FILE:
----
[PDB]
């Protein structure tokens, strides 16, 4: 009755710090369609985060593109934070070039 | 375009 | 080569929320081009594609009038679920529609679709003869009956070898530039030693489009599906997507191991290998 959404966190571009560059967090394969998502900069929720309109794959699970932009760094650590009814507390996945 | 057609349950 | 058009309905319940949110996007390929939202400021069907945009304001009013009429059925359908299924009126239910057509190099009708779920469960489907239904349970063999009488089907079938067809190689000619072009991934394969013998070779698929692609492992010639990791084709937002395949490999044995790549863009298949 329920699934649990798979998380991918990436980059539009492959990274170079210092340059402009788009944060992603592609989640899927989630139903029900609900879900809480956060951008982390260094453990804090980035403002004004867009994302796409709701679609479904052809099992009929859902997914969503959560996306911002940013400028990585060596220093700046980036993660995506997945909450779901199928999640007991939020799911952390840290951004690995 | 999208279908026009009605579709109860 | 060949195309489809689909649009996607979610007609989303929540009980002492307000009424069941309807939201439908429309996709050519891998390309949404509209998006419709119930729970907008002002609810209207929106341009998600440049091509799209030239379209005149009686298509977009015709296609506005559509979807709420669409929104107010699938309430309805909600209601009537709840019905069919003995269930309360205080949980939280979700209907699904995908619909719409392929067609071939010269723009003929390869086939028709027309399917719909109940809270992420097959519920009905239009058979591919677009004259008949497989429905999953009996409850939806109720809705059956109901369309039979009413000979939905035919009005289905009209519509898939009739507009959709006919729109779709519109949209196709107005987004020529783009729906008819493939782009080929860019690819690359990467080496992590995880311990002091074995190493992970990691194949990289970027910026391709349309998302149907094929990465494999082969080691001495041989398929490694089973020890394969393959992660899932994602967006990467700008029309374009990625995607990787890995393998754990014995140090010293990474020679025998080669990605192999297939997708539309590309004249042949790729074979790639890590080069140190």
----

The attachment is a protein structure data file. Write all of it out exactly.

[PDB]
């Protein structure tokens, strides 16, 4: 009755710090369609985060593109934070070039 | 375009 | 080569929320081009594609009038679920529609679709003869009956070898530039030693489009599906997507191991290998 959404966190571009560059967090394969998502900069929720309109794959699970932009760094650590009814507390996945 | 057609349950 | 058009309905319940949110996007390929939202400021069907945009304001009013009429059925359908299924009126239910057509190099009708779920469960489907239904349970063999009488089907079938067809190689000619072009991934394969013998070779698929692609492992010639990791084709937002395949490999044995790549863009298949 329920699934649990798979998380991918990436980059539009492959990274170079210092340059402009788009944060992603592609989640899927989630139903029900609900879900809480956060951008982390260094453990804090980035403002004004867009994302796409709701679609479904052809099992009929859902997914969503959560996306911002940013400028990585060596220093700046980036993660995506997945909450779901199928999640007991939020799911952390840290951004690995 | 999208279908026009009605579709109860 | 060949195309489809689909649009996607979610007609989303929540009980002492307000009424069941309807939201439908429309996709050519891998390309949404509209998006419709119930729970907008002002609810209207929106341009998600440049091509799209030239379209005149009686298509977009015709296609506005559509979807709420669409929104107010699938309430309805909600209601009537709840019905069919003995269930309360205080949980939280979700209907699904995908619909719409392929067609071939010269723009003929390869086939028709027309399917719909109940809270992420097959519920009905239009058979591919677009004259008949497989429905999953009996409850939806109720809705059956109901369309039979009413000979939905035919009005289905009209519509898939009739507009959709006919729109779709519109949209196709107005987004020529783009729906008819493939782009080929860019690819690359990467080496992590995880311990002091074995190493992970990691194949990289970027910026391709349309998302149907094929990465494999082969080691001495041989398929490694089973020890394969393959992660899932994602967006990467700008029309374009990625995607990787890995393998754990014995140090010293990474020679025998080669990605192999297939997708539309590309004249042949790729074979790639890590080069140190």